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But the album also features the usual mixture of styles typical of an Eagles album. For example, “Midnight Flyer,” sung by Randy Meisner, is modern bluegrass; “My Man” is Bernie Leadon’s country-rock tribute to the recently deceased Gram Parsons; and “Ol’ 55” is one of the group’s well-done covers of a tune by a singer/songwriter labelmate, in this case Tom Waits. The title track, meanwhile, points the band in a new R&B direction that was later pursued more fully. Like most successful groups, the Eagles combined many different elements, and their third album, which looked back to their earlier work and anticipated their later work, was a transitional effort that combined even more styles than most of their records did. (by William Ruhlmann)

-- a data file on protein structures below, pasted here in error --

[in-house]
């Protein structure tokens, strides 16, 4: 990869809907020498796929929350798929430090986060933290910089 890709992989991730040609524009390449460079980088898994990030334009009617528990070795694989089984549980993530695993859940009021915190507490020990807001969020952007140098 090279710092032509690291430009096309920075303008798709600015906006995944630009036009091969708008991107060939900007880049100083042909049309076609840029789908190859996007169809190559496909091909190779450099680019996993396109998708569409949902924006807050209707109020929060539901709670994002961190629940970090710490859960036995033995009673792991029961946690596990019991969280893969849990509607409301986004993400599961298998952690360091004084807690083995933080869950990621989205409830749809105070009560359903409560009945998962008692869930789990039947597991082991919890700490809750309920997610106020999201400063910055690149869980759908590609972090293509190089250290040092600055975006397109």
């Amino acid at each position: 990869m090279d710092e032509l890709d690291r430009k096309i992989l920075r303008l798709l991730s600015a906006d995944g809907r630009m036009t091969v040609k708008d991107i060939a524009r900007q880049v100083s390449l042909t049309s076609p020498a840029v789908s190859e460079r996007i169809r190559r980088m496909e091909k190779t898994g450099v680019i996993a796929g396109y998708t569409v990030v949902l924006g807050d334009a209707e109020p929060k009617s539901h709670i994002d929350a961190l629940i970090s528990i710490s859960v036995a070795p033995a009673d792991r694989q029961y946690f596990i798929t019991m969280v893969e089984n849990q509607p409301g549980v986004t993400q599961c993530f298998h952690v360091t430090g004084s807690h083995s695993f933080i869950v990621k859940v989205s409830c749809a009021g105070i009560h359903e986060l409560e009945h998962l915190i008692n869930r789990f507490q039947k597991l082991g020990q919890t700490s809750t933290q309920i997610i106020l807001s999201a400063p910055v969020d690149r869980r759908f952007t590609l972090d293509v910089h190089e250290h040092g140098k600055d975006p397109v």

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Personnel:
Glenn Frey (vocals, guitar, guitars, piano)
Don Henley (drums, vocals)
Bernie Leadon (vocals, guitar, banjo, pedal steel-guitar)
Randy Meisner (bass, vocals)
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Don Felder ( guitar;slide guitar on 01., + 09. – credited as “late arrival”)
Al Perkins (pedal steel guitar on 07.)

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Tracklist:
01. Already Gone (Tempchin/Strandlund) 4.15
02. You Never Cry Like A Lover (Henley/Souther) 4.01
03. Midnight Flyer (Craft/Meisner) 3.58
04. My Man (Leadon) 3.31
05. On The Border (Henley/Leadon/Frey) 4.26
06. James Dean (Henley/Frey/Souther/Browne) 3.39
07. Ol’ ’55 (Waits/Frey/Henley) 4.22
08. Is It True? (Meisner) 3.14
09. Good Day In Hell (Frey) 4.24